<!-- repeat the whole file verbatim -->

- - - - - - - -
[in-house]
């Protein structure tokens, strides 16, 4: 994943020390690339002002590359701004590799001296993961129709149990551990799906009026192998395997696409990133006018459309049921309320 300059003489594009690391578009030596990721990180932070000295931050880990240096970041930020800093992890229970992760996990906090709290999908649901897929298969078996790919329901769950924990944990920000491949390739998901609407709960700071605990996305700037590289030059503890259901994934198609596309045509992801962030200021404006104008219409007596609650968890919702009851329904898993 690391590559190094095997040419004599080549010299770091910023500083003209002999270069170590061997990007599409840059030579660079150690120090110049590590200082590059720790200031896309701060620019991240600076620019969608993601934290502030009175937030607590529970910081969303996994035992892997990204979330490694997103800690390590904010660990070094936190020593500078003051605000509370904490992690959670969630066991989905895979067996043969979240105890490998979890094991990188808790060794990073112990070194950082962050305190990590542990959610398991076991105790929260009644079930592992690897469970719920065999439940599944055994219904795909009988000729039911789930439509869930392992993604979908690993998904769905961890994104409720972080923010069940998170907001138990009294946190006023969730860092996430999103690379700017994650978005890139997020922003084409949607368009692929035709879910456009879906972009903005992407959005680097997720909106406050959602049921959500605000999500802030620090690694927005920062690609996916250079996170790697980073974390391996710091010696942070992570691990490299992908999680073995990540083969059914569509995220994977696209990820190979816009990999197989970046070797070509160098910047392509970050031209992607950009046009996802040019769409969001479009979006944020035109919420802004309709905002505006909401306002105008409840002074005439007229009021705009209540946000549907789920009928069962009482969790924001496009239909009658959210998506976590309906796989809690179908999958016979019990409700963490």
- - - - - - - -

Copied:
[in-house]
């Protein structure tokens, strides 16, 4: 994943020390690339002002590359701004590799001296993961129709149990551990799906009026192998395997696409990133006018459309049921309320 300059003489594009690391578009030596990721990180932070000295931050880990240096970041930020800093992890229970992760996990906090709290999908649901897929298969078996790919329901769950924990944990920000491949390739998901609407709960700071605990996305700037590289030059503890259901994934198609596309045509992801962030200021404006104008219409007596609650968890919702009851329904898993 690391590559190094095997040419004599080549010299770091910023500083003209002999270069170590061997990007599409840059030579660079150690120090110049590590200082590059720790200031896309701060620019991240600076620019969608993601934290502030009175937030607590529970910081969303996994035992892997990204979330490694997103800690390590904010660990070094936190020593500078003051605000509370904490992690959670969630066991989905895979067996043969979240105890490998979890094991990188808790060794990073112990070194950082962050305190990590542990959610398991076991105790929260009644079930592992690897469970719920065999439940599944055994219904795909009988000729039911789930439509869930392992993604979908690993998904769905961890994104409720972080923010069940998170907001138990009294946190006023969730860092996430999103690379700017994650978005890139997020922003084409949607368009692929035709879910456009879906972009903005992407959005680097997720909106406050959602049921959500605000999500802030620090690694927005920062690609996916250079996170790697980073974390391996710091010696942070992570691990490299992908999680073995990540083969059914569509995220994977696209990820190979816009990999197989970046070797070509160098910047392509970050031209992607950009046009996802040019769409969001479009979006944020035109919420802004309709905002505006909401306002105008409840002074005439007229009021705009209540946000549907789920009928069962009482969790924001496009239909009658959210998506976590309906796989809690179908999958016979019990409700963490």